Vachhowali, A Narrow Lane in Lahore

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To be fair, it was not the first time when my hands shook while clicking a photograph.

I was roaming around in the walled city of Lahore with Sohail Abid, the dark and narrow lanes, the busy bazaars and a lot of noise. That’s what I like about the walled city. Then, we came across a street, a bazaar, known as Vachhowali bazaar. It’s one of the several streets that connect Rang Mahal to Lohari Gate area.

The bazaar’s width was no more than 4 feet. It has jewelry shops, embroidery and wedding dresses and some other stuff like plastic materials used in furnishing houses.

While walking down the Vachhowali street, Sohail pointed out a sign board, a marble plaque erected at the top of a huge wooden gate, “Sanatana Dharma Sabha, Lahore” was the text, in Devanagari and English.

The marble plaque “Sanatan Dharm Sabha, Lahore”

It was fascinating to see such a huge gate, around 15 feed in such a narrow bazaar, it was surely a huge complex I assumed. We did Salam/Dua to the persons sitting just inside the gate; they were tailors if I remember correctly.  We exchanged some words:

“Eh mandir aey?” [Is this a temple?]
“Haan ji” [Yes]
“Kithay hai mandir?” [Where is the temple?]
“Idher, hun muk gya, karr ae hun” [Here, now finished, it’s a home now]

I moved towards the courtyard of the complex, which is no more a courtyard now, the residents of this place have built new rooms here, those newly constructed walls were also in dilapidated condition. It appeared like that there are several families living inside this complex and had made divisions to adjust, accordingly.

The huge wooden gate of the temple

While Sohail was chatting with the guys at the gate, I was looking for the architecture of temple, a dome or any sign.

Then I saw at my right side, it was this narrow lane, and just at the end of lane there was a temple standing there, hidden among the walls, around twenty feet tall dome, I took out the camera and focused the architecture. But I couldn’t press the button. I gathered my courage again and tried once again. It was just matter of a click. I didn’t take the picture. I don’t know what was stopping me from taking the picture of this old temple. The situation became disturbing for me. I shook my head. Took a deep breath. Waited for few seconds. Then a little kid appeared from this door and I took this picture promptly. And we left the place.

Stepping out of this complex, I was satisfied. It made me feel that I didn’t break someone’s trust. Don’t know whose and why.

Vachhowali. The narrow lane. From Lohari Gate to Rang Mahal.

Now let’s see what does history say about this area. Kanhiya Lal Hindi, the historian, writes about it. In his book “History of Lahore” (Published 1884), he has mentioned four huge Hindu temples in Vachhowali bazaar and Mohallah Vachhowali. These are “Thakurdwara Jawala Dai”, “Makaan Ram Dawara”, “Bhero Ji ka Sthan” and “Mandir Bawa Mahr Das”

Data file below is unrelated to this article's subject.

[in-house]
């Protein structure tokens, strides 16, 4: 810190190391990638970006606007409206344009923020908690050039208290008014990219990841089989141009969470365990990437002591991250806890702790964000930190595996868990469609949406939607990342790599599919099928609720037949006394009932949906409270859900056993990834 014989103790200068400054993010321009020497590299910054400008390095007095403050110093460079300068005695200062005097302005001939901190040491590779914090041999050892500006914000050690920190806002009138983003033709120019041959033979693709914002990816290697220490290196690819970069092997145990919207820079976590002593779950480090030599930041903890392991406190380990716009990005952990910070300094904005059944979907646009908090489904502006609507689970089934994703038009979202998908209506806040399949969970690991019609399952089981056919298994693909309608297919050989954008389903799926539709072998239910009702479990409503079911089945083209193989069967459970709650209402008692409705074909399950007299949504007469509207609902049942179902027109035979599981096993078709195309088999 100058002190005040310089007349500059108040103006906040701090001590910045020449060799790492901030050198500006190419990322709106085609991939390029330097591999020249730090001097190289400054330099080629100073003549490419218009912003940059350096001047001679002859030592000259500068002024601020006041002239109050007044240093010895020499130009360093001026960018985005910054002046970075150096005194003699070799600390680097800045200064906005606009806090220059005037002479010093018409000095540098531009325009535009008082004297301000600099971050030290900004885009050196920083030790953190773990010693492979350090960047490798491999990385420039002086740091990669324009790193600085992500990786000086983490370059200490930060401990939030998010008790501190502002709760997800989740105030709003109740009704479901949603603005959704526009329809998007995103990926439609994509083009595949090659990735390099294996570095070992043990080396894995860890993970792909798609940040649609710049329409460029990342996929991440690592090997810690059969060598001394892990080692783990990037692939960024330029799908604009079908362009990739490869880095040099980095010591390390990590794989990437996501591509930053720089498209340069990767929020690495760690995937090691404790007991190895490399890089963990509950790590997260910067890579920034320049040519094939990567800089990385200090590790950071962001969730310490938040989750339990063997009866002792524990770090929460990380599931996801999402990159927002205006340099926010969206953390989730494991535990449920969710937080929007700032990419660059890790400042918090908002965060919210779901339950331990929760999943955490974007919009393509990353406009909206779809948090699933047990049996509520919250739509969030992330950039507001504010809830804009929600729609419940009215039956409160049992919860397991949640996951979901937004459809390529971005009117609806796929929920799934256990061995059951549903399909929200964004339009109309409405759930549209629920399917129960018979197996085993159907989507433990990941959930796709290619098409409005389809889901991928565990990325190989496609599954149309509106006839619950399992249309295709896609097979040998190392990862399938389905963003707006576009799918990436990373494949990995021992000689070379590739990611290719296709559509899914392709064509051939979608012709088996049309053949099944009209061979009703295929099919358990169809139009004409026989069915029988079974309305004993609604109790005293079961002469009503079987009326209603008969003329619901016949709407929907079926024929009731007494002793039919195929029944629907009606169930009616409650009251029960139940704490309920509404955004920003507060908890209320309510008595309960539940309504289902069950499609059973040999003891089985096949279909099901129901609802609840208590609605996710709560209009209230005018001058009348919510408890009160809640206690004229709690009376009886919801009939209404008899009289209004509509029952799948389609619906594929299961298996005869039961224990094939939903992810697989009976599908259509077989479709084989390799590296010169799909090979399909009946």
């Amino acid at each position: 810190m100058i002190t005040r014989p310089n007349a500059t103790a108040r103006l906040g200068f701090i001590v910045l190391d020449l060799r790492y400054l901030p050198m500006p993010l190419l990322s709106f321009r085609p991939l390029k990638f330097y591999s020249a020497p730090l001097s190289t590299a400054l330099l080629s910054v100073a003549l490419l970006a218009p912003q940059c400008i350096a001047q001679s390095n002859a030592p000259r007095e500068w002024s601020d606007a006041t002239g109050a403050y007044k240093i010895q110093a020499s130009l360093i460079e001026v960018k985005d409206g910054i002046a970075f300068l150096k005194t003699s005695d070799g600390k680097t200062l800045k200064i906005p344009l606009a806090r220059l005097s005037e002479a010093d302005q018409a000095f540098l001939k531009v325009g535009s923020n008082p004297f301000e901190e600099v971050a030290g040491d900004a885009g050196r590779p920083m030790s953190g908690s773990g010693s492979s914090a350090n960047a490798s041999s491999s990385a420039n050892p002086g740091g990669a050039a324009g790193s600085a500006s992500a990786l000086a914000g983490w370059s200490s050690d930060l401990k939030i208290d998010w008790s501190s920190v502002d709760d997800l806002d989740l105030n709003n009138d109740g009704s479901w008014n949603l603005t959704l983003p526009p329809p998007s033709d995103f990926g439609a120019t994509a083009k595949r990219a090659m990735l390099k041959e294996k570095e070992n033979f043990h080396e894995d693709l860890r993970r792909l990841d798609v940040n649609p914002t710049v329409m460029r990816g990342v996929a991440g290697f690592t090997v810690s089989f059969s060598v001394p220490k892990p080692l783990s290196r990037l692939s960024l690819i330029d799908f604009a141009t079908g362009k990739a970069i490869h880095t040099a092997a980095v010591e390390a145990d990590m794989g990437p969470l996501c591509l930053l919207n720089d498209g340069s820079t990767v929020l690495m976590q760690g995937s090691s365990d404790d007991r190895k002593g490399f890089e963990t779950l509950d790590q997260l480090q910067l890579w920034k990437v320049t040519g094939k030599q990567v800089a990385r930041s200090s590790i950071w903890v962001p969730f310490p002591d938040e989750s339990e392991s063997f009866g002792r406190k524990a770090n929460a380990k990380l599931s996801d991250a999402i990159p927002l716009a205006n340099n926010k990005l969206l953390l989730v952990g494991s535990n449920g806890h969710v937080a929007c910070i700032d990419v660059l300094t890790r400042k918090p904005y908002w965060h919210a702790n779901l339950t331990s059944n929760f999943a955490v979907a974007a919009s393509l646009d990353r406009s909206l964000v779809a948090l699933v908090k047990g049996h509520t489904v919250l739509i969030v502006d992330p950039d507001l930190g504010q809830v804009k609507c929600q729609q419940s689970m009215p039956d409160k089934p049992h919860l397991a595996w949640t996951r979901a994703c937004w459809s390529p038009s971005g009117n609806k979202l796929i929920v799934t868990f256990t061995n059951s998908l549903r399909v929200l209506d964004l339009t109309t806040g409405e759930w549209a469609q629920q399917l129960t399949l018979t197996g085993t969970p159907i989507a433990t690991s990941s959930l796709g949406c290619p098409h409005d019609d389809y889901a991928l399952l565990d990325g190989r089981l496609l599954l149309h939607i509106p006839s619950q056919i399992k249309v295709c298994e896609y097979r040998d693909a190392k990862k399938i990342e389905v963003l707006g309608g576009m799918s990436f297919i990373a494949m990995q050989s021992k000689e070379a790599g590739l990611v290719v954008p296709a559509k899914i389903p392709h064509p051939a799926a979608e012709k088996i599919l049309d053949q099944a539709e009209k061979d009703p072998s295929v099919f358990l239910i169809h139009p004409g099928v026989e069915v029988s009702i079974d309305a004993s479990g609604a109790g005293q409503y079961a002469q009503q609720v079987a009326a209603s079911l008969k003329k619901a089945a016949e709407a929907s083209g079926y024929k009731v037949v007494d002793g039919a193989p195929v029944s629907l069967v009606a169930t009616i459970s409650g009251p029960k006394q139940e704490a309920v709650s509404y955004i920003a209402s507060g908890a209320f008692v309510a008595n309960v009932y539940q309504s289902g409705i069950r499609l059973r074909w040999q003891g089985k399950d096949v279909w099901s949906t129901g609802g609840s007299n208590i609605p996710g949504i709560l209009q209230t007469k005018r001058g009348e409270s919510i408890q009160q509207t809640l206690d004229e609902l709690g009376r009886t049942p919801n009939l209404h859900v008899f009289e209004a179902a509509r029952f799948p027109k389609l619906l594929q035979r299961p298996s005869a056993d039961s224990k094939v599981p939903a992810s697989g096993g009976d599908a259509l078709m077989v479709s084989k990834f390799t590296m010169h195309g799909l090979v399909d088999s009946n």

There were several other temples too in the area constructed later. One famous temple was Krishna Mandir which has been demolished recently.

Vachhowali bazaar, a portion of bazaar which is relatively wide.

Three of these old temples were located in streets of Mohalla Vachhowali, but one temple, according to Kanhiya Lal Hindi, was located in the Main Bazaar of Vachhowali and that was “Thakurdawara Jawala Daii”. The description he mentioned is his book is quite similar to what we saw at Sanatana Dharma Sabha complex. The huge gate, the high doorsteps and the huge complex.

I am not sure if it is the same temple. The Sanatana Dharma movement was started in 1921, almost 30 years after this book was published.

It’s an interesting fact that Vachhowali area was also home of migrant Kashmiri Pandits who settled here on mid-1800s. Among prominant figures, the first Indian Judge of Lahore Chiefs Court, Justice Pandit Ram Narain Dar was born in 1849 in his ancestral house in this area.

It is clear that it was a Hindu dominated area before the partition and surely this temple or complex at Vachhowali had a vital role. I haven’t heard or read anything about Vachhowali, but now this is a new chapter I want to explore. A chapter, which remained ignored and abandoned for many years, just like this temple.

This temple of Vachhowali has many stories to tell of several generations. The Hindu generations who lived here and the Muslim generations who are living here now. The stories of love, hate, violence and survival…

us gali ne ye sun ke sabr kiya
jane wale yahan ke thay hee nahi
[Jaun Eliya]

Do our hands also shiver while writing the stories of the past?


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